Pick the preferred word in each case.
1. I have (continually/continuously) been improving my wardrobe.
2. At the meeting we solved one problem but then could get no (farther/further).
3. Bruce was (champing/chomping) at the bit to refute what Kirk was claiming.
4. Although the practice is risky, I have decided to (lend/loan) my son-in-law money to buy a new car.
We know that word use changes over time, and one kind of change is a softening of some distinctions. So feel free to disagree, but I think in all four of these cases straying from original uses is not serious. In other words, you scored 100 on the quiz. Congratulations! But if you want to know what fussy folks (like me) would do, here you go.
The stickler point of view
1. Continually means that something keeps happening, but intermittently. (Zoe continually makes remarks that are politically incorrect.) Continuously means unceasing, like our pulse. (The alarm rang continuously for a full hour.)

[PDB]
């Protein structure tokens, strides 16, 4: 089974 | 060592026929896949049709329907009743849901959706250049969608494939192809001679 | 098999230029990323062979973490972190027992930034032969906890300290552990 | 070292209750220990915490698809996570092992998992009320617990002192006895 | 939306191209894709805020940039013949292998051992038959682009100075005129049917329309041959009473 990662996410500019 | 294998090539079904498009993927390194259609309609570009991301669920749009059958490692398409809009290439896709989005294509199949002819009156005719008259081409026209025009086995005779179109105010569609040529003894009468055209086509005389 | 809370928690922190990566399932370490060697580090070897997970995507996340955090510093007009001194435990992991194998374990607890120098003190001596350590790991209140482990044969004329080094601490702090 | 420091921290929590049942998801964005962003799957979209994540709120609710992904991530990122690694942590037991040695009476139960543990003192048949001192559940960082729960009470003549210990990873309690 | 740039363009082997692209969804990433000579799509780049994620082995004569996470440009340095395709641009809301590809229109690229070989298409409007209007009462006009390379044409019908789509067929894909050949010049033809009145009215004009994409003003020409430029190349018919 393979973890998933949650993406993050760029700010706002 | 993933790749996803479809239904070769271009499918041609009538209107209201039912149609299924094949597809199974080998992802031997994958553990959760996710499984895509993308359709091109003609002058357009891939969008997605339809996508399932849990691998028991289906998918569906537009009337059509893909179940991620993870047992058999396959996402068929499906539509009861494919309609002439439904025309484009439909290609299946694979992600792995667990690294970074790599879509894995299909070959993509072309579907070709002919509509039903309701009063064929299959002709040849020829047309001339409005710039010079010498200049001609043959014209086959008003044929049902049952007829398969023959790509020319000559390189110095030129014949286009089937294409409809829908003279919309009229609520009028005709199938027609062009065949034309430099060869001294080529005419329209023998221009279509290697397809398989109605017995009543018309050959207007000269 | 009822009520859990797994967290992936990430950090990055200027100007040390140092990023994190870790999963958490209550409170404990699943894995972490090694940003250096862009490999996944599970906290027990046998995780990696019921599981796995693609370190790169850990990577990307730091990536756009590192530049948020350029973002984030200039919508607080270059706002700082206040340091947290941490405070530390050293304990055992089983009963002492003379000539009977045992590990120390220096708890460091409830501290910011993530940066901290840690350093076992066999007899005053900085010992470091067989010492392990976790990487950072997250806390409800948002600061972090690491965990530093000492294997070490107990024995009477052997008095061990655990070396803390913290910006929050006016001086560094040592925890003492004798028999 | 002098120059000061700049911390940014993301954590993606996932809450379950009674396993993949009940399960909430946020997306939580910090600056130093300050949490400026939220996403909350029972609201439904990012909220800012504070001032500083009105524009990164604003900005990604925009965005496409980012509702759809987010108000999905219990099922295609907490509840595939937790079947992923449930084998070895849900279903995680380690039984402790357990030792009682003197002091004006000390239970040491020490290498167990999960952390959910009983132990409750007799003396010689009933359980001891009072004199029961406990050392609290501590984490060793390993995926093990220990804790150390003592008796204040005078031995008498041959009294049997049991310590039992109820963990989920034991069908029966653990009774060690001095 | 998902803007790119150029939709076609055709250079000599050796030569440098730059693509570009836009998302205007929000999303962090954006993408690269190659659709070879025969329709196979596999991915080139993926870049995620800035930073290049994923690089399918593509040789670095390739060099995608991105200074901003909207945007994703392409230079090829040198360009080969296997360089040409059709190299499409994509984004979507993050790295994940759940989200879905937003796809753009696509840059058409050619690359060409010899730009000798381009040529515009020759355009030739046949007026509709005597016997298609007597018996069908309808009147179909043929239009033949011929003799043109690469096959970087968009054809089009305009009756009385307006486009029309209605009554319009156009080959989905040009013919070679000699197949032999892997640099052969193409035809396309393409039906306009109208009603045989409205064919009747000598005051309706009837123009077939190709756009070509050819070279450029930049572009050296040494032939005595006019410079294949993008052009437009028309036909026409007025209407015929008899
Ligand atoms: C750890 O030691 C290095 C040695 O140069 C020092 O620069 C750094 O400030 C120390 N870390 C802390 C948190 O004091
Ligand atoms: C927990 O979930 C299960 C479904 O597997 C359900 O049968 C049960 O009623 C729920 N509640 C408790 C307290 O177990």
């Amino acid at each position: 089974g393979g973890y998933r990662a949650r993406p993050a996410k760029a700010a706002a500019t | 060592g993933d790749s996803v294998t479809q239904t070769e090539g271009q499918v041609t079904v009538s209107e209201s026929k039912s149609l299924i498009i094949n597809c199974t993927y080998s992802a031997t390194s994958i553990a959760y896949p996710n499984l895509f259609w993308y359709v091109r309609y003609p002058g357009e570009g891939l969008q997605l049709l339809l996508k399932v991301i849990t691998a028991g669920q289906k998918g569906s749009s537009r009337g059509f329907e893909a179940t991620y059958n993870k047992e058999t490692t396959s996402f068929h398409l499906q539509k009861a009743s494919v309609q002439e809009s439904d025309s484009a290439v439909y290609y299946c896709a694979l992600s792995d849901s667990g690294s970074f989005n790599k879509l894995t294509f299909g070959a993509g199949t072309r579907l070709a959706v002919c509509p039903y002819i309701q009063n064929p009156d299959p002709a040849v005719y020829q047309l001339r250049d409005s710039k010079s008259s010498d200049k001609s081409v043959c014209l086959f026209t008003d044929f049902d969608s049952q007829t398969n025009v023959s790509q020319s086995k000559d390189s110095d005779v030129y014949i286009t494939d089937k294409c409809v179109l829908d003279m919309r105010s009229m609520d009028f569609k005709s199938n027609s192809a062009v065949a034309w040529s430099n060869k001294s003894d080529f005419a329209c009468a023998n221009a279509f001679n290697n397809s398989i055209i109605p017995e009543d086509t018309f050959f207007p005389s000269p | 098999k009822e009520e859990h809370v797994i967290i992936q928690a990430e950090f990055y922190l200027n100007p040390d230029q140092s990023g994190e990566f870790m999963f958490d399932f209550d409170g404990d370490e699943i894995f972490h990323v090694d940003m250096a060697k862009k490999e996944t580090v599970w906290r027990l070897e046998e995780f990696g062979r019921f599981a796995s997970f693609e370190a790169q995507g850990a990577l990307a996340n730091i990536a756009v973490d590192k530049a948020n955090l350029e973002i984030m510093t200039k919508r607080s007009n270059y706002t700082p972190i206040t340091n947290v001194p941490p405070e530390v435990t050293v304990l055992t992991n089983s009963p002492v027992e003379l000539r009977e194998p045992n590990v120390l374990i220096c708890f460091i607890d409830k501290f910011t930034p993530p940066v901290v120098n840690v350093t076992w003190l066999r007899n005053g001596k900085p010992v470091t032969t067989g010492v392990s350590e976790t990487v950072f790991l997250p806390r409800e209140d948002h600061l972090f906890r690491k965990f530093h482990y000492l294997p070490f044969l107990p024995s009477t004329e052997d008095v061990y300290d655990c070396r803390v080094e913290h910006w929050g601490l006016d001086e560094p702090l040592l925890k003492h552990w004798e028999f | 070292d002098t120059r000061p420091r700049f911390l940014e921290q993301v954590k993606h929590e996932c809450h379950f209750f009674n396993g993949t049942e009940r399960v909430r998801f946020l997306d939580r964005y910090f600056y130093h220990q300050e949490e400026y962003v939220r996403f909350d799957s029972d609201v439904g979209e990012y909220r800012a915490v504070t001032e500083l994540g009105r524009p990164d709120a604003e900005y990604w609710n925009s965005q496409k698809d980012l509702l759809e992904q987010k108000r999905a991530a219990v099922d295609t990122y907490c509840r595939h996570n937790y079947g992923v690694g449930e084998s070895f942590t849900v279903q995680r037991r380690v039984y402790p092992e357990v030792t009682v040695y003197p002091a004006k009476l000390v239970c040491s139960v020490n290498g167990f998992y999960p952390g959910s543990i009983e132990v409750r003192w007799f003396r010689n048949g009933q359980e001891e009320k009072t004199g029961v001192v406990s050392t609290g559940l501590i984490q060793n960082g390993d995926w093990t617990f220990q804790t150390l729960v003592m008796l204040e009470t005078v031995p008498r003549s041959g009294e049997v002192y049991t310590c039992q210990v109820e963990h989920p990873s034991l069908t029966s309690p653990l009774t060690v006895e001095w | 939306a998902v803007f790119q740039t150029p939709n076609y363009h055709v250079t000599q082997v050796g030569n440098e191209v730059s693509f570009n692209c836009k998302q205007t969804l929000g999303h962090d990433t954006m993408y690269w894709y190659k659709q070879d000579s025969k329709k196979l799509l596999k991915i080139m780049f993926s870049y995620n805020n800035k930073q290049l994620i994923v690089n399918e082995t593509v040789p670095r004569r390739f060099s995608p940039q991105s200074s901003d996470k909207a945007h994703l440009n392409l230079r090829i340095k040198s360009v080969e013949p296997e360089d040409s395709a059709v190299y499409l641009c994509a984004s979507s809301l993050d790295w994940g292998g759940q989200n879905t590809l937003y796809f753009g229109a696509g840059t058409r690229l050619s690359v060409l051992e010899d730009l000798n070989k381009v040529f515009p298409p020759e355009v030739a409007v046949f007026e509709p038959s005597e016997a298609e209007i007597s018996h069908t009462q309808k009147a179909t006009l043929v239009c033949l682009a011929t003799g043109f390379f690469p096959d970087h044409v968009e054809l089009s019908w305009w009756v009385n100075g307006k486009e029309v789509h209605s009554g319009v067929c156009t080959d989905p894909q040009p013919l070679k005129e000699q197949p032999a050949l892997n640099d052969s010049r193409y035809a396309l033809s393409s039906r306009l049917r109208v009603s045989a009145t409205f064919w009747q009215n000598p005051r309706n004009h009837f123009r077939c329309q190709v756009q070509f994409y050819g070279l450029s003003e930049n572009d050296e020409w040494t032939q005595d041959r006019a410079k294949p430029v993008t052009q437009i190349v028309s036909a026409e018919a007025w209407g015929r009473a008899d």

(Note that continuous can also be used to describe something spatial, such as a continuous line – an unbroken one.)
2. A purist would use further in #2, because we’re being conceptual, and farther for something that can truly be measured, such as mileage. (The ice storm prevented me from driving any farther.)
3. You and I chomp, but when we use the expression in #3 we are referring to the action of a horse, and horses champ. So the original phrase is champing at the bit.
4. Using loan as a verb is widely accepted, but sticklers would say or write that they are going to lend their son-in-law money or give him a loan.
Distinctions about distinctions
We are in a gray area here, and beyond that, there are shades of gray. For example, some people can’t stand hearing irregardless, and I certainly agree that although irregardless is marginally acceptable, it’s much better form to stick with regardless. But the four distinctions above are far less important.